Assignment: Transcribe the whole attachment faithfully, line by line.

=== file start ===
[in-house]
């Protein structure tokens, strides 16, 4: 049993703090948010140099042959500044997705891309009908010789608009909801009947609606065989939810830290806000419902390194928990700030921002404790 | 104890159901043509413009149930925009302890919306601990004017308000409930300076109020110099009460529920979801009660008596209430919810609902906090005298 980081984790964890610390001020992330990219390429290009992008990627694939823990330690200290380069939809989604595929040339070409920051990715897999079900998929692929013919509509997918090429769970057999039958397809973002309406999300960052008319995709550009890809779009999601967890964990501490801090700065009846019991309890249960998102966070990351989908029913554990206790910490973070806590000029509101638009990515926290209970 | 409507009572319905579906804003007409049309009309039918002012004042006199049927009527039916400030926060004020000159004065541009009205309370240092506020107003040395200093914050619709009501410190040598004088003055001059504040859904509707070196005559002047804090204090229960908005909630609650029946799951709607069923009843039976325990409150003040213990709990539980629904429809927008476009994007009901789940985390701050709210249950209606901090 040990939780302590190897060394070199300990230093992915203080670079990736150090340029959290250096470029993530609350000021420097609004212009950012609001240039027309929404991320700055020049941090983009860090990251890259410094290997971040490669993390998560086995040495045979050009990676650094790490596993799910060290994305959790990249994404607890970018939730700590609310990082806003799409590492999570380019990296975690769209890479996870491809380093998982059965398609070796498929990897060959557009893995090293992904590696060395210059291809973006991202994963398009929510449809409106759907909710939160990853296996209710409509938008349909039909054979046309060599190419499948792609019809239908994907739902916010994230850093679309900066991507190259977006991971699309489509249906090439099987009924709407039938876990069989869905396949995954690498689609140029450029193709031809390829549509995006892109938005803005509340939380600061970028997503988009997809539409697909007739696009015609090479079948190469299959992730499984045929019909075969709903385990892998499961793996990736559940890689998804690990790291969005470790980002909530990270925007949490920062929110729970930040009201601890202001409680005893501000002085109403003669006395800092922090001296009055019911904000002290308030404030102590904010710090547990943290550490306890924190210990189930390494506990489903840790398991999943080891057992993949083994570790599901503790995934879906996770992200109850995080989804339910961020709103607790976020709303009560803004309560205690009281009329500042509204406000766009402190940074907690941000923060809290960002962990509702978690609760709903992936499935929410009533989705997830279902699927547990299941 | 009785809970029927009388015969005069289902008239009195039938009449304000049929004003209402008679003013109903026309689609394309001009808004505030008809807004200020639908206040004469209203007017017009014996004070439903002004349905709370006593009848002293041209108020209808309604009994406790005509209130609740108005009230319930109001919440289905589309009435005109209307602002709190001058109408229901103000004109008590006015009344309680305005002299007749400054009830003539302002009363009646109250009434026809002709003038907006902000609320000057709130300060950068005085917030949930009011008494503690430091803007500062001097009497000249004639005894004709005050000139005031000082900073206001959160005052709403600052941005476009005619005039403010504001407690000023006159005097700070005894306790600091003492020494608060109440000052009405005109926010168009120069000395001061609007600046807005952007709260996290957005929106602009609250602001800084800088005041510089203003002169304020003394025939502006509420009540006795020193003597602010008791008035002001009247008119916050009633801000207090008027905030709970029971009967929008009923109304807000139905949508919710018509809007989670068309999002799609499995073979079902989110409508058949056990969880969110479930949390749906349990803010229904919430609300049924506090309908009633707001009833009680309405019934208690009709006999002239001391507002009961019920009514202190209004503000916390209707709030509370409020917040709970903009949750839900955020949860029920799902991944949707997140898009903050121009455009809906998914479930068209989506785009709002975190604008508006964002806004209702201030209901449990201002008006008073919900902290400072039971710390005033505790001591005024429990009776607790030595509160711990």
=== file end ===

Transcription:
[in-house]
């Protein structure tokens, strides 16, 4: 049993703090948010140099042959500044997705891309009908010789608009909801009947609606065989939810830290806000419902390194928990700030921002404790 | 104890159901043509413009149930925009302890919306601990004017308000409930300076109020110099009460529920979801009660008596209430919810609902906090005298 980081984790964890610390001020992330990219390429290009992008990627694939823990330690200290380069939809989604595929040339070409920051990715897999079900998929692929013919509509997918090429769970057999039958397809973002309406999300960052008319995709550009890809779009999601967890964990501490801090700065009846019991309890249960998102966070990351989908029913554990206790910490973070806590000029509101638009990515926290209970 | 409507009572319905579906804003007409049309009309039918002012004042006199049927009527039916400030926060004020000159004065541009009205309370240092506020107003040395200093914050619709009501410190040598004088003055001059504040859904509707070196005559002047804090204090229960908005909630609650029946799951709607069923009843039976325990409150003040213990709990539980629904429809927008476009994007009901789940985390701050709210249950209606901090 040990939780302590190897060394070199300990230093992915203080670079990736150090340029959290250096470029993530609350000021420097609004212009950012609001240039027309929404991320700055020049941090983009860090990251890259410094290997971040490669993390998560086995040495045979050009990676650094790490596993799910060290994305959790990249994404607890970018939730700590609310990082806003799409590492999570380019990296975690769209890479996870491809380093998982059965398609070796498929990897060959557009893995090293992904590696060395210059291809973006991202994963398009929510449809409106759907909710939160990853296996209710409509938008349909039909054979046309060599190419499948792609019809239908994907739902916010994230850093679309900066991507190259977006991971699309489509249906090439099987009924709407039938876990069989869905396949995954690498689609140029450029193709031809390829549509995006892109938005803005509340939380600061970028997503988009997809539409697909007739696009015609090479079948190469299959992730499984045929019909075969709903385990892998499961793996990736559940890689998804690990790291969005470790980002909530990270925007949490920062929110729970930040009201601890202001409680005893501000002085109403003669006395800092922090001296009055019911904000002290308030404030102590904010710090547990943290550490306890924190210990189930390494506990489903840790398991999943080891057992993949083994570790599901503790995934879906996770992200109850995080989804339910961020709103607790976020709303009560803004309560205690009281009329500042509204406000766009402190940074907690941000923060809290960002962990509702978690609760709903992936499935929410009533989705997830279902699927547990299941 | 009785809970029927009388015969005069289902008239009195039938009449304000049929004003209402008679003013109903026309689609394309001009808004505030008809807004200020639908206040004469209203007017017009014996004070439903002004349905709370006593009848002293041209108020209808309604009994406790005509209130609740108005009230319930109001919440289905589309009435005109209307602002709190001058109408229901103000004109008590006015009344309680305005002299007749400054009830003539302002009363009646109250009434026809002709003038907006902000609320000057709130300060950068005085917030949930009011008494503690430091803007500062001097009497000249004639005894004709005050000139005031000082900073206001959160005052709403600052941005476009005619005039403010504001407690000023006159005097700070005894306790600091003492020494608060109440000052009405005109926010168009120069000395001061609007600046807005952007709260996290957005929106602009609250602001800084800088005041510089203003002169304020003394025939502006509420009540006795020193003597602010008791008035002001009247008119916050009633801000207090008027905030709970029971009967929008009923109304807000139905949508919710018509809007989670068309999002799609499995073979079902989110409508058949056990969880969110479930949390749906349990803010229904919430609300049924506090309908009633707001009833009680309405019934208690009709006999002239001391507002009961019920009514202190209004503000916390209707709030509370409020917040709970903009949750839900955020949860029920799902991944949707997140898009903050121009455009809906998914479930068209989506785009709002975190604008508006964002806004209702201030209901449990201002008006008073919900902290400072039971710390005033505790001591005024429990009776607790030595509160711990």